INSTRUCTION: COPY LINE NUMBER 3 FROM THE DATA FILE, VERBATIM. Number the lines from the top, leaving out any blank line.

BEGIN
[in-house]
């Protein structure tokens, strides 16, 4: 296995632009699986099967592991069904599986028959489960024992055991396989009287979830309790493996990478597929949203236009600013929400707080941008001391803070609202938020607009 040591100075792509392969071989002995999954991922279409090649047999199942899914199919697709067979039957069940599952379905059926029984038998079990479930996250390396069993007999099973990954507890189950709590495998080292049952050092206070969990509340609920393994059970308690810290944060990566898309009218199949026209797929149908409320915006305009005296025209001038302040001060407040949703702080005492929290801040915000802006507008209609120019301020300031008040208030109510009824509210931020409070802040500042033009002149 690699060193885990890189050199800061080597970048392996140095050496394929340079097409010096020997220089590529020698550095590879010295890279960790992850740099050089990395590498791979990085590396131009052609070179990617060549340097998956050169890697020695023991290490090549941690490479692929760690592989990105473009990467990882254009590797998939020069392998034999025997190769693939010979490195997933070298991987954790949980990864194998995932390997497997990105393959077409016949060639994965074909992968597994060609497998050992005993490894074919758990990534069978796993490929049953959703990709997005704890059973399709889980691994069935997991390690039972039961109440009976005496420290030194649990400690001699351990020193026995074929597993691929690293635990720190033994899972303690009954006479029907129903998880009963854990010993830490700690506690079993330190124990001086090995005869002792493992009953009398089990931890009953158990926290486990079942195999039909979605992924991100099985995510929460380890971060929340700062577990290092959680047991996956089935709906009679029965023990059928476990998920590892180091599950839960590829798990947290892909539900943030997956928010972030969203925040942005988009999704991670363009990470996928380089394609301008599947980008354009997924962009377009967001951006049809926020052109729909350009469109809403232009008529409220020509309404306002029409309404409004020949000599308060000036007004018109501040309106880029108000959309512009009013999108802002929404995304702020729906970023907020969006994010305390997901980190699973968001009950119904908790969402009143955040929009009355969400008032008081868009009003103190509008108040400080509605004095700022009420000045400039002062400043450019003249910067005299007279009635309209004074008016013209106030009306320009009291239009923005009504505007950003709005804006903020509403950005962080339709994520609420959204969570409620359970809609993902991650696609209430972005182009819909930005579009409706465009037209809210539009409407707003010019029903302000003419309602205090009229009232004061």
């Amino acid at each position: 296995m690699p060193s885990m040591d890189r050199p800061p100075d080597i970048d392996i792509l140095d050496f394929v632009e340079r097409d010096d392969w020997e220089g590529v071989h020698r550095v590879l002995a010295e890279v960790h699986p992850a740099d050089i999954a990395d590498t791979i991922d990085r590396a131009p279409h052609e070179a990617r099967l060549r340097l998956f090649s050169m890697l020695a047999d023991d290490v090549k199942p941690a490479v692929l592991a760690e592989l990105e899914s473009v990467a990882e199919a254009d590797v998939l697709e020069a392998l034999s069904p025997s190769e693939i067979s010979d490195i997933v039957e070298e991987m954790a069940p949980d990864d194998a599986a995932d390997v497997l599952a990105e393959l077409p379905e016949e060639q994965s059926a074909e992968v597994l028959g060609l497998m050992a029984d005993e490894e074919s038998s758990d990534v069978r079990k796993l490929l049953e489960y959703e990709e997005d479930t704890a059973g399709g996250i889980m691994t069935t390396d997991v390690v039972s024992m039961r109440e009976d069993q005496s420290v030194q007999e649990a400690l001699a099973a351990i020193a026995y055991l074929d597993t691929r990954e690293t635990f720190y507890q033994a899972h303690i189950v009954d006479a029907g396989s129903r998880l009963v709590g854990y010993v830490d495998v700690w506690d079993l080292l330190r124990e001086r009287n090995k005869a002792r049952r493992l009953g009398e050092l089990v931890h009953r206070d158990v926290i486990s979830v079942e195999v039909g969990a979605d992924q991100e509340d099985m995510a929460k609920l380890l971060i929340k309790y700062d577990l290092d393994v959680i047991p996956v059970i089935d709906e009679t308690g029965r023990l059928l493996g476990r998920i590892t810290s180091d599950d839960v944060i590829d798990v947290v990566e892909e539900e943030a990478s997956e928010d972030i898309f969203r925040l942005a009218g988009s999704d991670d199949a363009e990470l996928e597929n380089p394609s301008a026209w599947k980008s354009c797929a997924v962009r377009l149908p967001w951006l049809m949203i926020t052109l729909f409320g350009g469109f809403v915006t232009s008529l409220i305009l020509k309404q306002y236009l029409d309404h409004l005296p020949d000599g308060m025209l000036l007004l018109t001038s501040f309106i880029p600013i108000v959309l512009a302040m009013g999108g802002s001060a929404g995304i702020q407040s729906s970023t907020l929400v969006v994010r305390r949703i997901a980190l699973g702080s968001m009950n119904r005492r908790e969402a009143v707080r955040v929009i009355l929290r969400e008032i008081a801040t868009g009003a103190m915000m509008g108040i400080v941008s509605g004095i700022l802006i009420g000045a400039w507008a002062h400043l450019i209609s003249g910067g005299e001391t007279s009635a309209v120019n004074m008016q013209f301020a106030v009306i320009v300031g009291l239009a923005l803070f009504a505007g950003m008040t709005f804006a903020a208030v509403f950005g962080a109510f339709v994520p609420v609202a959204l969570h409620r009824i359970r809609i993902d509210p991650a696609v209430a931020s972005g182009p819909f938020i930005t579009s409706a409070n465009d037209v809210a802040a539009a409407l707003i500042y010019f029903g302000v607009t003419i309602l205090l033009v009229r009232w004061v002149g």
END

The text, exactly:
């Amino acid at each position: 296995m690699p060193s885990m040591d890189r050199p800061p100075d080597i970048d392996i792509l140095d050496f394929v632009e340079r097409d010096d392969w020997e220089g590529v071989h020698r550095v590879l002995a010295e890279v960790h699986p992850a740099d050089i999954a990395d590498t791979i991922d990085r590396a131009p279409h052609e070179a990617r099967l060549r340097l998956f090649s050169m890697l020695a047999d023991d290490v090549k199942p941690a490479v692929l592991a760690e592989l990105e899914s473009v990467a990882e199919a254009d590797v998939l697709e020069a392998l034999s069904p025997s190769e693939i067979s010979d490195i997933v039957e070298e991987m954790a069940p949980d990864d194998a599986a995932d390997v497997l599952a990105e393959l077409p379905e016949e060639q994965s059926a074909e992968v597994l028959g060609l497998m050992a029984d005993e490894e074919s038998s758990d990534v069978r079990k796993l490929l049953e489960y959703e990709e997005d479930t704890a059973g399709g996250i889980m691994t069935t390396d997991v390690v039972s024992m039961r109440e009976d069993q005496s420290v030194q007999e649990a400690l001699a099973a351990i020193a026995y055991l074929d597993t691929r990954e690293t635990f720190y507890q033994a899972h303690i189950v009954d006479a029907g396989s129903r998880l009963v709590g854990y010993v830490d495998v700690w506690d079993l080292l330190r124990e001086r009287n090995k005869a002792r049952r493992l009953g009398e050092l089990v931890h009953r206070d158990v926290i486990s979830v079942e195999v039909g969990a979605d992924q991100e509340d099985m995510a929460k609920l380890l971060i929340k309790y700062d577990l290092d393994v959680i047991p996956v059970i089935d709906e009679t308690g029965r023990l059928l493996g476990r998920i590892t810290s180091d599950d839960v944060i590829d798990v947290v990566e892909e539900e943030a990478s997956e928010d972030i898309f969203r925040l942005a009218g988009s999704d991670d199949a363009e990470l996928e597929n380089p394609s301008a026209w599947k980008s354009c797929a997924v962009r377009l149908p967001w951006l049809m949203i926020t052109l729909f409320g350009g469109f809403v915006t232009s008529l409220i305009l020509k309404q306002y236009l029409d309404h409004l005296p020949d000599g308060m025209l000036l007004l018109t001038s501040f309106i880029p600013i108000v959309l512009a302040m009013g999108g802002s001060a929404g995304i702020q407040s729906s970023t907020l929400v969006v994010r305390r949703i997901a980190l699973g702080s968001m009950n119904r005492r908790e969402a009143v707080r955040v929009i009355l929290r969400e008032i008081a801040t868009g009003a103190m915000m509008g108040i400080v941008s509605g004095i700022l802006i009420g000045a400039w507008a002062h400043l450019i209609s003249g910067g005299e001391t007279s009635a309209v120019n004074m008016q013209f301020a106030v009306i320009v300031g009291l239009a923005l803070f009504a505007g950003m008040t709005f804006a903020a208030v509403f950005g962080a109510f339709v994520p609420v609202a959204l969570h409620r009824i359970r809609i993902d509210p991650a696609v209430a931020s972005g182009p819909f938020i930005t579009s409706a409070n465009d037209v809210a802040a539009a409407l707003i500042y010019f029903g302000v607009t003419i309602l205090l033009v009229r009232w004061v002149g």